We allow our horses to have a glimpse of rewilding and respect their seasonal cycles. Yet, we keep ourselves running around like headless chickens in panic, all year round, not really figuring out where we put our energy into until it's time to burn out. Do we fear of missing out? Can we turn the wheel and instead feel the joy of missing out? Because what can we miss out if we respect the nature inside of us, behind the curtains of our own domestication?
What about rewilding us along with the horses? In a way that critically evaluates the modern way of living, giving room for listening to ourselves and reversing our detachment from nature, connecting back to the interrelatedness of all. Would that enhance our ability to drive better welfare for horses as well? If we are holistically well, we are able to function in more optimal ways, sprinkling that wellness around.
Unfolding the layers of unavailing domestication in horses can inspire us to integrate elements of it to our own lives. Could all of that be part of our own rewilding? Critically evaluating what we are doing with our time, allowing the agenda-less moments to ourselves, like we have learned to have that with our horses in their process of rewilding. We can decide to consciously to preserve our energy. We can strive to tune in to the seasonal changes, cycles of life, respectfully.
So, let's do some rewilding together with our horses this Christmas, and greet the new year. It is the time of hibernation for many in the animal kingdom after all.
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Thank you, dear Sonia, for putting attention on topics that often seem to be forgotten. To raise our awareness that we are all interconnected, with the natural world, the animal kingdom etc. It is about time, indeed.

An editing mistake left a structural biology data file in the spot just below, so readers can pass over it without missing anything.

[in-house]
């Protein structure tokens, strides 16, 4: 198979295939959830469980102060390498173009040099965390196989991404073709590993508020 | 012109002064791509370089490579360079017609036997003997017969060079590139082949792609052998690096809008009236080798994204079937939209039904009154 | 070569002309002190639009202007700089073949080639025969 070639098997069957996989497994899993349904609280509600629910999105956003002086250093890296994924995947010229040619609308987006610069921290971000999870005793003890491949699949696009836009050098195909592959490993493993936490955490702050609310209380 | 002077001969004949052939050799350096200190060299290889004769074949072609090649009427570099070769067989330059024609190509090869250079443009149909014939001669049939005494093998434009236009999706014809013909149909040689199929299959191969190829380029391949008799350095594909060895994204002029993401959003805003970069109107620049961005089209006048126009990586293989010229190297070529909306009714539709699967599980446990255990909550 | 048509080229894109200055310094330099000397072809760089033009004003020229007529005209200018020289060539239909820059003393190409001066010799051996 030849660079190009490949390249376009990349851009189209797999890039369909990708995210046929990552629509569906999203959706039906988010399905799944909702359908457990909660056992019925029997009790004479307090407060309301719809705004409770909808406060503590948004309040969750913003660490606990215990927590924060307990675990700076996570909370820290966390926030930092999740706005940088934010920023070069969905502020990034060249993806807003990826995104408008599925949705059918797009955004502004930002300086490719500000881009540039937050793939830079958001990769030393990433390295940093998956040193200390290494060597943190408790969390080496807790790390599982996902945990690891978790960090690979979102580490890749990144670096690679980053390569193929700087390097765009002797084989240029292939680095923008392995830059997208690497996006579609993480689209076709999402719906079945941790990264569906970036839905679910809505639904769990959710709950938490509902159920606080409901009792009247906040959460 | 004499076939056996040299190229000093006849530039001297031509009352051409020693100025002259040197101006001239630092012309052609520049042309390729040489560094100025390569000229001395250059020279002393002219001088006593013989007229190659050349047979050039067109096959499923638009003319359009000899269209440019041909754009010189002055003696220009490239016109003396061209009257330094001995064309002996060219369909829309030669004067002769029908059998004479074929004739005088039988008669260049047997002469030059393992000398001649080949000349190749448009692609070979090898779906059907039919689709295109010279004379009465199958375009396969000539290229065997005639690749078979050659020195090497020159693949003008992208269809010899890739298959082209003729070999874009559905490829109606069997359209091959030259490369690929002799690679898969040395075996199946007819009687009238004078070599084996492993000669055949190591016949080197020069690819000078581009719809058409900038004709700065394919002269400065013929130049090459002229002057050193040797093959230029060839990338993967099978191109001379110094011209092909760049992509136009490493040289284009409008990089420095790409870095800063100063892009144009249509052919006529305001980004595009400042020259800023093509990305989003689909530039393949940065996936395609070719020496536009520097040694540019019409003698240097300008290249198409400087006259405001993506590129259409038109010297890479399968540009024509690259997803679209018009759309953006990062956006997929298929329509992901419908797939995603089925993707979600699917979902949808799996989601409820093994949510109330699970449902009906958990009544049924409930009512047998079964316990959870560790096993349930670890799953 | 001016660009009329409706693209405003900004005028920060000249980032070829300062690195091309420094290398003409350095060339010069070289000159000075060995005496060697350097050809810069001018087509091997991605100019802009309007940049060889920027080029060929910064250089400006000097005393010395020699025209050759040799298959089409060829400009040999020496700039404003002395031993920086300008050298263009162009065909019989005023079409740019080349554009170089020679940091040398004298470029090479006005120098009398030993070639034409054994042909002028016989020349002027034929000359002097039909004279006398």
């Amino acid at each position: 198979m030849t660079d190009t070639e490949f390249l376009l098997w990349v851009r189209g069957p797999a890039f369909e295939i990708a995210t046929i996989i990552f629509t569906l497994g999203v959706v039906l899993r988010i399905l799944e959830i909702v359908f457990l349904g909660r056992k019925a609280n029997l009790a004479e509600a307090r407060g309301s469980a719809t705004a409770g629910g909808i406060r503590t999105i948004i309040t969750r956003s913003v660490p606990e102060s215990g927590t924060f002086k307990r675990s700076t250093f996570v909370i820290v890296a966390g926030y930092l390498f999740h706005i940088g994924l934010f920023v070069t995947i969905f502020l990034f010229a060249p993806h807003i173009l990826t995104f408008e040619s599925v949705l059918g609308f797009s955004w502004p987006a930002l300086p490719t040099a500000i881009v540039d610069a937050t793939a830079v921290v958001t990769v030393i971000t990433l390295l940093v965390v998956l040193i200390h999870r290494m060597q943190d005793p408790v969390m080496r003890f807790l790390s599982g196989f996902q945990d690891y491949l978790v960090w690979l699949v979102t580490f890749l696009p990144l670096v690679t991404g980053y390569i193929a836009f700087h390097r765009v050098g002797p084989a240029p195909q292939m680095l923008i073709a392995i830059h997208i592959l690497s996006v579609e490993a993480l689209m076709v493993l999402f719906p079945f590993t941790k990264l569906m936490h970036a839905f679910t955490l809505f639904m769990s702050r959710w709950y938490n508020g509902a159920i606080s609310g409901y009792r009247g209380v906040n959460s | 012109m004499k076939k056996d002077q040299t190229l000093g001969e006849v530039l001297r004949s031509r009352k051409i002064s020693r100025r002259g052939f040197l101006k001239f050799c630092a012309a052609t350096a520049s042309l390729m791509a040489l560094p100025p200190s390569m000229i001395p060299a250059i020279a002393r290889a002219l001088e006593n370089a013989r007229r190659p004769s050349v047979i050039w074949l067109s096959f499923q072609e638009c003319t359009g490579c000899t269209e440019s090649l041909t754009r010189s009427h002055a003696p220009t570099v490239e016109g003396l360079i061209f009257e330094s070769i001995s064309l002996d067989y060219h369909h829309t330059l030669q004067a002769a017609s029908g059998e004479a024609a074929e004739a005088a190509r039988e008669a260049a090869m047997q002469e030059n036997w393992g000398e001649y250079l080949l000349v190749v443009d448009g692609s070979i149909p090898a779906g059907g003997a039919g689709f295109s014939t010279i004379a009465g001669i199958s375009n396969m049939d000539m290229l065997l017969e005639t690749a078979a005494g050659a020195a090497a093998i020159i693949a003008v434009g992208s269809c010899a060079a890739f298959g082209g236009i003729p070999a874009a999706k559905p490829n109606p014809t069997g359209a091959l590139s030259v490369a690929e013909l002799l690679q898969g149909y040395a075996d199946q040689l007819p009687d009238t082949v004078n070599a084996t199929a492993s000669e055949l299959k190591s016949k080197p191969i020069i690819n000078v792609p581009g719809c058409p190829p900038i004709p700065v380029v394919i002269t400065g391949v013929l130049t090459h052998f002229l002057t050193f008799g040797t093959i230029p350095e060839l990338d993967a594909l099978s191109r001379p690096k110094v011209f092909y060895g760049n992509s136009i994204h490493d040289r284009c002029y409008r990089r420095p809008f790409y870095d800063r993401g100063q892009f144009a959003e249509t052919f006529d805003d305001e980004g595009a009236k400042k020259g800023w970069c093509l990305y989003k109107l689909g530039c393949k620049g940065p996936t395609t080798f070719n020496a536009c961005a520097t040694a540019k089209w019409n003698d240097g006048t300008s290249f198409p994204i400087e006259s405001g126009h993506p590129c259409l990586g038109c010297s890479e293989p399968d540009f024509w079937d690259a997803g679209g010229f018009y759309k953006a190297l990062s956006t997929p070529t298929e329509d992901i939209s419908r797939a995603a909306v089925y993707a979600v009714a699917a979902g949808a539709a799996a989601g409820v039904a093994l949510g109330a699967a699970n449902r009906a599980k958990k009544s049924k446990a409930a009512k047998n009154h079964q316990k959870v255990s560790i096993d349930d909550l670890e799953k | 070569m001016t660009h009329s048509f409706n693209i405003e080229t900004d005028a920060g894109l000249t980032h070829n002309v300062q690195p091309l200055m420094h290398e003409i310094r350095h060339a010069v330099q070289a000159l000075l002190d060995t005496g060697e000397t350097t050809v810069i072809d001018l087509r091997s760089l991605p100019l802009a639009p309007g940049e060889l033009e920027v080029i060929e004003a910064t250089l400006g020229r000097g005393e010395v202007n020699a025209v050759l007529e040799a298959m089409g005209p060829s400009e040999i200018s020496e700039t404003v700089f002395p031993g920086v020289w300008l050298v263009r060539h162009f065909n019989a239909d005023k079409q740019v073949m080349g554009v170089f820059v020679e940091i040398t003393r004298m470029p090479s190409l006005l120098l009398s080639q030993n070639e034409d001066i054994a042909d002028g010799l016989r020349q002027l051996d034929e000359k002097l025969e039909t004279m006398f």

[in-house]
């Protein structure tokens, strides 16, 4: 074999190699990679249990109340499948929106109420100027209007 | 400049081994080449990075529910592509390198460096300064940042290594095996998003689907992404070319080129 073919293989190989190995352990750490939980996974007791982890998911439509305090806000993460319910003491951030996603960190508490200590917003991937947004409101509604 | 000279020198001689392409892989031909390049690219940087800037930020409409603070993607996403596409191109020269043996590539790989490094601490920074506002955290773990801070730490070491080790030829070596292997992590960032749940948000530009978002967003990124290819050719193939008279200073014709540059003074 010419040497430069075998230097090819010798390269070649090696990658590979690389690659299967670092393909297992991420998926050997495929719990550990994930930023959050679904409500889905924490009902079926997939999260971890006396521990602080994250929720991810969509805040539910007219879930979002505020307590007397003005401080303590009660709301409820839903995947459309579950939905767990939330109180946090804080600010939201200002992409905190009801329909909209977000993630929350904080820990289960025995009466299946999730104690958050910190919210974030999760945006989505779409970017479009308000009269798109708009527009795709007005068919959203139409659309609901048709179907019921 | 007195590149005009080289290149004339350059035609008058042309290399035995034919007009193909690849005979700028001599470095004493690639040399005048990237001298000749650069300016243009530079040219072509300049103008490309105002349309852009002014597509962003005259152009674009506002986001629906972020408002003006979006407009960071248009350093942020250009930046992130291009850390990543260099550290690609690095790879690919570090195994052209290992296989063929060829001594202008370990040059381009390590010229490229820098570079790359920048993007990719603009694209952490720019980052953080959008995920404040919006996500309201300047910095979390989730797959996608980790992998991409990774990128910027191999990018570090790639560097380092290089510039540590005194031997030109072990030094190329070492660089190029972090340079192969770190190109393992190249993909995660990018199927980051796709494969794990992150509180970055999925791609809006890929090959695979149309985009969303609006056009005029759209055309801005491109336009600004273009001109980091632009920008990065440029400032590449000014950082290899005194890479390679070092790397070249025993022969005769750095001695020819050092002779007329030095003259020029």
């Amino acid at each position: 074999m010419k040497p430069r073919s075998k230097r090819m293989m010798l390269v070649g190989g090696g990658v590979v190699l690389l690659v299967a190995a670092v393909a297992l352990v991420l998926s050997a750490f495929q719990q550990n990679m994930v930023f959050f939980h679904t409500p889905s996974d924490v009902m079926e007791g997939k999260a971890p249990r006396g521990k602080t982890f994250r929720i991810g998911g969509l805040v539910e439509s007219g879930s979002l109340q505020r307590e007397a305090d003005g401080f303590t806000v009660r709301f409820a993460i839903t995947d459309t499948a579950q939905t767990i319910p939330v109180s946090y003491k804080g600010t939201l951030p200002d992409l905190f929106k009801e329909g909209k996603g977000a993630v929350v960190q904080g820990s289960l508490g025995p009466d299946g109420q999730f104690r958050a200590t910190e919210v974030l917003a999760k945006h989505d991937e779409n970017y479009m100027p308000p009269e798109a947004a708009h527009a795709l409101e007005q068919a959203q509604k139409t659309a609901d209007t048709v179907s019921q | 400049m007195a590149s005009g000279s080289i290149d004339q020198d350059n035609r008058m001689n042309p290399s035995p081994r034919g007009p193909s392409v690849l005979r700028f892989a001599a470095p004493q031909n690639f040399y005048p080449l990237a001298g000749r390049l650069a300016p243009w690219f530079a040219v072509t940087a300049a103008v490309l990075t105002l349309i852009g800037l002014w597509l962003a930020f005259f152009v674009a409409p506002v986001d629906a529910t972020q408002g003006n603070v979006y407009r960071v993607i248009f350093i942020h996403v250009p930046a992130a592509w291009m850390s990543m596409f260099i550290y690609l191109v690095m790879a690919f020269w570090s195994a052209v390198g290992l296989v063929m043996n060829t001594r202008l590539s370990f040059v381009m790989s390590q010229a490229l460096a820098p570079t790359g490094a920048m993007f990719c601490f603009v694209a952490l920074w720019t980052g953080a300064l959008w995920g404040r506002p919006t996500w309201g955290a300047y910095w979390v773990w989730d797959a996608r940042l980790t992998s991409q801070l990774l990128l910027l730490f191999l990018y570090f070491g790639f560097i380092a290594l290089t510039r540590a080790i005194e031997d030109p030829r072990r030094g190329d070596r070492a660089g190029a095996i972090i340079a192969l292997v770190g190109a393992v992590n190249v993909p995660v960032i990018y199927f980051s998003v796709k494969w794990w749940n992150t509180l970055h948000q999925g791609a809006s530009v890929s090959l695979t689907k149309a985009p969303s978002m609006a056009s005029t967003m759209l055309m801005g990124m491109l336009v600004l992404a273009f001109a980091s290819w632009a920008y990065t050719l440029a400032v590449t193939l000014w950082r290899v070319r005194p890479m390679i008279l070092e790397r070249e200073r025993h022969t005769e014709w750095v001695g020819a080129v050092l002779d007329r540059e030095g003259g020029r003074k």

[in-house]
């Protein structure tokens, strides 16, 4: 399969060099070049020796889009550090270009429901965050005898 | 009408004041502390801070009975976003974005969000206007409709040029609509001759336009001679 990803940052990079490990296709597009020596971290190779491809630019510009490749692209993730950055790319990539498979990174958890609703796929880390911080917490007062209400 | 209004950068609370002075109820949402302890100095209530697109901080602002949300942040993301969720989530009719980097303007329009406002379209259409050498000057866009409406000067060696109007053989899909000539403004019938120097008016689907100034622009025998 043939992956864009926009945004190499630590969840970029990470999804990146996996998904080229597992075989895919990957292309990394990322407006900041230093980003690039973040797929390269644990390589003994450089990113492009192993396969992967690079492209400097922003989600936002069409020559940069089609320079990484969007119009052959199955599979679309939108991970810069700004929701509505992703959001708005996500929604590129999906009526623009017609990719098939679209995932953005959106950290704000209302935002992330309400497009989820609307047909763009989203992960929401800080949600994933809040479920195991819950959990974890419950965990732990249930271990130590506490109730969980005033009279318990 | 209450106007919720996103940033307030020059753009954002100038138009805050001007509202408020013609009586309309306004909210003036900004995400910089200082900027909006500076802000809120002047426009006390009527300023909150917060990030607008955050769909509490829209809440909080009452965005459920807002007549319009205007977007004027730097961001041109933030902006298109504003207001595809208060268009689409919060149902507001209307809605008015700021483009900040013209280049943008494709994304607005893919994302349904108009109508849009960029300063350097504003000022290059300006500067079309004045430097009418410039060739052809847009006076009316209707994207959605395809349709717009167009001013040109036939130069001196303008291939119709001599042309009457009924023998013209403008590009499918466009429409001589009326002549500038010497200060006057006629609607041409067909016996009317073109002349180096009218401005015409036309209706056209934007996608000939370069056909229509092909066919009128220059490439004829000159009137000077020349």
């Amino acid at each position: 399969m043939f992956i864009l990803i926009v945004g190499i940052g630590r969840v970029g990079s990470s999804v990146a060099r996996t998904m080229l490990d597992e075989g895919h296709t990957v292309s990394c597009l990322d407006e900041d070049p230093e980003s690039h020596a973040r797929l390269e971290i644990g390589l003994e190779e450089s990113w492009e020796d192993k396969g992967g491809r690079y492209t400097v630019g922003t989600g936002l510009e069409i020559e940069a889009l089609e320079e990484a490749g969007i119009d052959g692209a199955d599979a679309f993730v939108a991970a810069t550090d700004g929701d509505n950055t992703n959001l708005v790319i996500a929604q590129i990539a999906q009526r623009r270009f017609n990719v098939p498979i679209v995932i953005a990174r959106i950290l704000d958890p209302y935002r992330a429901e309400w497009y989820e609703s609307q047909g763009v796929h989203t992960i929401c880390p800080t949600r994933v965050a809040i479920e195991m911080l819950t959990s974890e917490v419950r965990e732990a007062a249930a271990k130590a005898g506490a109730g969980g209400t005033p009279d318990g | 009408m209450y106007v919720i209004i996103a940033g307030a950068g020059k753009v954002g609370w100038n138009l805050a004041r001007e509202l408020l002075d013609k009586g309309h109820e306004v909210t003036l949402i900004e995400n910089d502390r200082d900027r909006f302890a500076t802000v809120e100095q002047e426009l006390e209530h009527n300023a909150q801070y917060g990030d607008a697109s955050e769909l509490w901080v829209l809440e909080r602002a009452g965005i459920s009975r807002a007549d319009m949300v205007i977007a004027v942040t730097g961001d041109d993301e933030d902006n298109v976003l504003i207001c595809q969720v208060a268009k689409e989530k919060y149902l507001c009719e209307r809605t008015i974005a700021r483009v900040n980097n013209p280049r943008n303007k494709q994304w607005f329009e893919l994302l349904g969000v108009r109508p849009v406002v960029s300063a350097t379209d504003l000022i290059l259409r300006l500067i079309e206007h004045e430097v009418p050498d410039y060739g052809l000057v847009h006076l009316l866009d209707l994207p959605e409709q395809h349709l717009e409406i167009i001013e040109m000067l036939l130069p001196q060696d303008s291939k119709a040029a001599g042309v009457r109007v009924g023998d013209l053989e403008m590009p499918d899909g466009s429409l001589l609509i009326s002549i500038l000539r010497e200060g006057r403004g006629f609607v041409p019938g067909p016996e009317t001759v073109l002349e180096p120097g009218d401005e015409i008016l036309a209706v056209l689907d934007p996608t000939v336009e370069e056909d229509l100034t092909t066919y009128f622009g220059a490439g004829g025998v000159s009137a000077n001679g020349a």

It was moving to read you. I am excited and grateful to hear more from your reflections and experiences of deep dedication and care.
I love this - thanks so much for bringing it to our attention. Now the question is how to implement our re-wilding and still earn a living to be able to care for our horses well?
And to also satisfy the social pressures we are exposed to - community, causes, family, friends and close relationships all demand our time and energy.
How do we balance or even do all that? - it's something I'm struggling with right now.
Thank you Cynthia! Keeping life balanced can indeed be a challenge, and the concept of rewilding should not become another thing to accomplish/to cause additional stress. I think of rewilding in modern society to be a way which supports the obligations that one has (including the need to make a sufficient living). I believe the implementation of the ideas of rewilding to one's life is individual, depending on your situation. And maybe it helps to look at it as small steps, as in making small conscious choices that fit the busiest schedules, support the family, friends, and community around. Also, you can ask yourself honestly if there are any habits, routines etc. that could be changed, even just on a level of intention/presence, to support a more connected lifestyle. For example, adding a five-minute daily moment to "just being" with your surroundings fit even to a busy schedule. Starting small and seeing if that grows and expands from there. In the end, I believe, it is a lot about prioritization and finding out what it is that makes you feel good, and human, while still managing the everyday obligations (maybe all of the believed obligations actually aren't obligations?)